Music Empowers Students to Discover New Abilities
“We have found that music is literally magical in the lives of our students and we see phenomenal transformations occur over relatively short periods of time,” explains TERI CEO and Founder Cheryl Kilmer. Since its inception in 1980, the nonprofit, located in San Diego, California, has grown to serve more than 600 children and adults touched by special needs every day. TERI’s pioneering array of life span services are recognized and emulated on state and federal levels, as well as internationally.
“Our mission is to change the way the world views people with autism and developmental disabilities,” continues Kilmer. Many of TERI’s students have talents that are often overlooked because of the severity of their disabilities. TERI’s Music and Performing Arts program aims to change that. Audiences are left stunned by the students’ musical and performance skills. Through an innovative curriculum, integrating technology, and working closely with music manufacturers, TERI has given students a unique means of interpersonal communication through the beautiful language of music.
Before coming to the TERI Music and Performance Arts Program, Chris, a young man with autism, was severely limited in speech. After three years of participating in music and theater classes, he sings, reads, and writes music. “It is pretty shocking to see how far he has come,” says Chris’s father. Recently, Chris performed for more than 1,500 people. “When he got up there and said, ‘My name is Chris and I am going to perform “Till There Was You,”’ I went, wow. Performance is an outlet of expression that has been his segue to interacting with the outside world. I always get this feeling like I want to tell everyone, ‘that is my boy up there playing piano,’ because it is pretty amazing.”
Recently, Kevin, a 17-year-old who started playing music two years ago, performed for 400 fourth graders and spoke about his life and early diagnosis with autism. “Music has definitely changed how I see myself. I feel like I am a cooler person in terms of mainstream cool,” says the bassist. Kevin’s mother agrees, “Since playing music I have seen huge changes; his confidence has increased a tremendous amount. I am blown away that he can talk and perform for perfect strangers. Being autistic, that is very difficult, and a couple of years ago, he could have never done that.”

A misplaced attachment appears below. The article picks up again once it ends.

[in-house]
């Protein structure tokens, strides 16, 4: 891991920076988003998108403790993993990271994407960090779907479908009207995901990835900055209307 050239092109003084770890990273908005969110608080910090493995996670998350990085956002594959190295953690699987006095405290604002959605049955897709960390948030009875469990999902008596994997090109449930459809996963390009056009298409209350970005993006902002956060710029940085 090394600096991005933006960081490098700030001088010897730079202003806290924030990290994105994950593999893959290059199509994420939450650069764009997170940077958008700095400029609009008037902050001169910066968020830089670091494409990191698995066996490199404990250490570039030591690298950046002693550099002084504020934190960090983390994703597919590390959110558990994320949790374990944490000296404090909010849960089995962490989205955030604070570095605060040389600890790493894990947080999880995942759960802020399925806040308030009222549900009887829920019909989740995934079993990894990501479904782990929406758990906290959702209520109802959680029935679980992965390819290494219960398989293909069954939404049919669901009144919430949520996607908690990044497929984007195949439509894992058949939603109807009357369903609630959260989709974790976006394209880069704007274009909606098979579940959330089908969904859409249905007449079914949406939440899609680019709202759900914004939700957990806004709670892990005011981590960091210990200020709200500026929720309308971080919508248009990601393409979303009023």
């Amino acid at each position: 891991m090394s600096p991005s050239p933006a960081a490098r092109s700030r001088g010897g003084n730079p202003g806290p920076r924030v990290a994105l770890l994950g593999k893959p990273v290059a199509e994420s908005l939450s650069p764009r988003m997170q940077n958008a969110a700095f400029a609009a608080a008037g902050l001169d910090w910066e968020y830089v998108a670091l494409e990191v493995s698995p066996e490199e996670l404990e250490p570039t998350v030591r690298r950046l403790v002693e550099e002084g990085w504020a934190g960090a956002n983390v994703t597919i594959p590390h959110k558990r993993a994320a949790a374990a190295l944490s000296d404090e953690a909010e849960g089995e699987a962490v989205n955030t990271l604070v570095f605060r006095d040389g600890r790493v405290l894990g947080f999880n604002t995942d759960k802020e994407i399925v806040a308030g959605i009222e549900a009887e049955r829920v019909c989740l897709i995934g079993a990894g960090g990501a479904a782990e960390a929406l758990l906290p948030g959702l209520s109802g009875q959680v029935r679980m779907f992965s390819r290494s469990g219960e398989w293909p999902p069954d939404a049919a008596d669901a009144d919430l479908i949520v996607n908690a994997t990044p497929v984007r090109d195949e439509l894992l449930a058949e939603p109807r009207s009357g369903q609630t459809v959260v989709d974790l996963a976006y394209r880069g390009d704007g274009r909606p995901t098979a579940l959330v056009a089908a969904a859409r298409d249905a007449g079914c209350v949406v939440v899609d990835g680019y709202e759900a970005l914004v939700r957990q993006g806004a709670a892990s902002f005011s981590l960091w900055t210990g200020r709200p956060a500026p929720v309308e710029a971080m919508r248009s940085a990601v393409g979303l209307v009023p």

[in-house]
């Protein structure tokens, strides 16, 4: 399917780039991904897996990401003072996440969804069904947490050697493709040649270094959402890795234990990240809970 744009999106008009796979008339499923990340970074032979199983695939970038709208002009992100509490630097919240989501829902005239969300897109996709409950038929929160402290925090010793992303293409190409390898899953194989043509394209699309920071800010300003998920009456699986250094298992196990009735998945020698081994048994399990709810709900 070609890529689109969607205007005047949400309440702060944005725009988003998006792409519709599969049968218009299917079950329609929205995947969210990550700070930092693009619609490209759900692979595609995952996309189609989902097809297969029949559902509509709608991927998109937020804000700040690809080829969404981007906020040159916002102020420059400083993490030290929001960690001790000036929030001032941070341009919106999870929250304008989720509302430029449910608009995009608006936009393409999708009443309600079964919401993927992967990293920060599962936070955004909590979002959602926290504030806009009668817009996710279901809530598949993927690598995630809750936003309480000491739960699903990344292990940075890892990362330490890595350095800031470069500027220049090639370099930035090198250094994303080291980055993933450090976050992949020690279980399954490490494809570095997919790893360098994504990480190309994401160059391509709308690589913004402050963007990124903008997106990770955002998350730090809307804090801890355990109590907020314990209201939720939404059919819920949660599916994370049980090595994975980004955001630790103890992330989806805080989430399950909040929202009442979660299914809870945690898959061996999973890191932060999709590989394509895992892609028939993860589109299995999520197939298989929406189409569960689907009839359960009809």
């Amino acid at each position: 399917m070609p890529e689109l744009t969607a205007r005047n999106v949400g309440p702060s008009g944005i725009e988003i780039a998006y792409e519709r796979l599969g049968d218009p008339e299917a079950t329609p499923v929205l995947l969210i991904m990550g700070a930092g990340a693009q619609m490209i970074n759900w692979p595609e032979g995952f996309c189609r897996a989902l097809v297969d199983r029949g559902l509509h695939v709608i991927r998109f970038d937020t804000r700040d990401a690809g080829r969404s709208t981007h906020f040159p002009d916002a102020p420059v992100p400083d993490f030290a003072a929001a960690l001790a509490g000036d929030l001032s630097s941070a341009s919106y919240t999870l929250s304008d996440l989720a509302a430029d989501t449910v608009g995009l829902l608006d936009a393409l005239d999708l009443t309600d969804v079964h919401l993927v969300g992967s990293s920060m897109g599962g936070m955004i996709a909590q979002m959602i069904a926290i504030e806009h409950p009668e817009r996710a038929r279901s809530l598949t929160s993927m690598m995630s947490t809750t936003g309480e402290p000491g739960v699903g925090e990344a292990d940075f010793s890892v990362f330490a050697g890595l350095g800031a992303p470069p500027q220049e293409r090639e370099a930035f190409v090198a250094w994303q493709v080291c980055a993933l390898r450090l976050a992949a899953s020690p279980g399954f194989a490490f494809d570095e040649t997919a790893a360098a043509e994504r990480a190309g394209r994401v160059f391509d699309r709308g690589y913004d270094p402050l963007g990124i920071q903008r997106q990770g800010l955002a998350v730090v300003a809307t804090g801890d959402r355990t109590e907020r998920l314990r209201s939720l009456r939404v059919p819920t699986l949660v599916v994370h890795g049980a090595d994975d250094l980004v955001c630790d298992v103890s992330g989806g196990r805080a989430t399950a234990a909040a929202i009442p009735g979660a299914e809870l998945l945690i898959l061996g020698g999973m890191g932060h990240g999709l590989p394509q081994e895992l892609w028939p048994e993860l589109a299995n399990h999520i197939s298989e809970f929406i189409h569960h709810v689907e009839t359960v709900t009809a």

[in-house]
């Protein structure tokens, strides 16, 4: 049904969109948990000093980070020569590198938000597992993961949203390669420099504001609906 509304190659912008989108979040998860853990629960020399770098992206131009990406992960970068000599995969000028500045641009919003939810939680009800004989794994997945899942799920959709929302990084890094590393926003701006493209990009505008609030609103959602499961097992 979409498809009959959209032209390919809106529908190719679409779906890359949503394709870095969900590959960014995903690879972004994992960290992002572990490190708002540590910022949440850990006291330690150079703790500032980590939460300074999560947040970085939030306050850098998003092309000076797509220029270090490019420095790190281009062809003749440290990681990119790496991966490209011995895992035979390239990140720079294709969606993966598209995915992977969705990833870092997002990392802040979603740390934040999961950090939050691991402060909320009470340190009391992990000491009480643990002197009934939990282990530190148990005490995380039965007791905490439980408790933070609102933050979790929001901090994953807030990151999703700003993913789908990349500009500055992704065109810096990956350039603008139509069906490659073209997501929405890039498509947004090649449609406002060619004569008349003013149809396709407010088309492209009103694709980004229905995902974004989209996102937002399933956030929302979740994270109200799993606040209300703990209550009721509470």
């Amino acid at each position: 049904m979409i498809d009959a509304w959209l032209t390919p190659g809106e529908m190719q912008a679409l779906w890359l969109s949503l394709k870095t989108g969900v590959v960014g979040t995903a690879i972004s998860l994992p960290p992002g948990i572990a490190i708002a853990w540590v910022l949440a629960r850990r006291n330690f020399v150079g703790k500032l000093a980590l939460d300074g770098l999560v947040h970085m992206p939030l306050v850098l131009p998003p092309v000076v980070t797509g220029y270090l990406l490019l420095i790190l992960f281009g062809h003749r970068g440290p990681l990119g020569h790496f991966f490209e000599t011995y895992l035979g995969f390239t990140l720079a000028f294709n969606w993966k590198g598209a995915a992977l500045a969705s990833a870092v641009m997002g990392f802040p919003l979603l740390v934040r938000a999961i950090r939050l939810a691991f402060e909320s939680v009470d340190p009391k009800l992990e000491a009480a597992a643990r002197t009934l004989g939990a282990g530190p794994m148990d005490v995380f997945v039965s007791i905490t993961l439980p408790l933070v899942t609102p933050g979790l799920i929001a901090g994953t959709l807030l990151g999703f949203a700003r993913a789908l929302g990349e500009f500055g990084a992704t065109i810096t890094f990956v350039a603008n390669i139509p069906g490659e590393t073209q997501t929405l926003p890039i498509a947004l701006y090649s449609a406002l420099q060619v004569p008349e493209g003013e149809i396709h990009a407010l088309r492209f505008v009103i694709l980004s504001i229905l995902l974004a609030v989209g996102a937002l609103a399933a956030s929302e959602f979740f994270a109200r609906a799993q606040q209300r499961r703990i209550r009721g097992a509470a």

Chris, Kevin, and many other success stories are attributed to a highly creative curriculum focused on each individual and enhanced by a multidisciplinary approach to teaching music. Working in cooperation with classroom teachers, music therapists, music educators, and behavioral specialists, vast improvements are made in social skills, self-expression, behavior modification, education, and most importantly, self-confidence.
“Technology unlocks a world of possibilities for students with disabilities, giving them independence, a voice for communication, and the opportunity to participate. TERI’s director of technology, Justin Kauffman, explains, “Give them a piece of technology and it can be a door or a window into who they are.” Many of the music lessons use assistive technology such as iPads, Promethean smart boards, overheads, and Xbox Kinect. A wide variety of electronic and digital music equipment and instruments help make learning and music expression a reality for individuals with special needs.
Currently, TERI is working with more than 20 major music manufacturers including Taylor Guitars, JamHub, You Rock Guitar, Deering Banjo Company, and Remo. Through these partnerships TERI is finding ways to make music more accessible to individuals with special needs. In return, TERI gives valuable feedback to manufacturers on how their products can be adapted or used in music therapy, education, and performance.
“Instruments like the You Rock Guitar and Remo drums can provide a whole new avenue of engagement in music therapy,” says Terri Wiener, MT-BC, a music therapist at TERI.
Recently, Remo Belli, CEO and founder of Remo, visited TERI to gain insight into how his Sound Comfort Technology and Not So Loud (NSL) drum tables are used to give students with auditory sensitivity, sensory integration, and socialization issues a voice for expression and interaction through drumming.
“What I am doing here at TERI school is really learning everything that is going on with these students,” says Belli, a pioneer in the music manufacturing industry who is revolutionizing music making for fun, health, and wellness. “I want to work along with George [TERI’s music and performance arts director], and the rest of the people at TERI, in the development of anything and everything that helps improve things.”
Through model programs like Performance Arts, TERI is setting the stage to address an ever-growing need in our communities. In only 20 years, there’s been a 600% increase in autism diagnoses, with one in five US children suffering from learning or developmental disabilities (CDC, March 2013). In response to this growing population, TERI is building the Campus of Life, a 20-acre property where equestrian, organic agriculture, and aquatic therapies are complemented by vocational, music, and performance arts. It is set to be an epicenter for research and resources for thousands of people and families affected by special needs.
For more information on TERI Campus of Life visit www.TERIInc.org.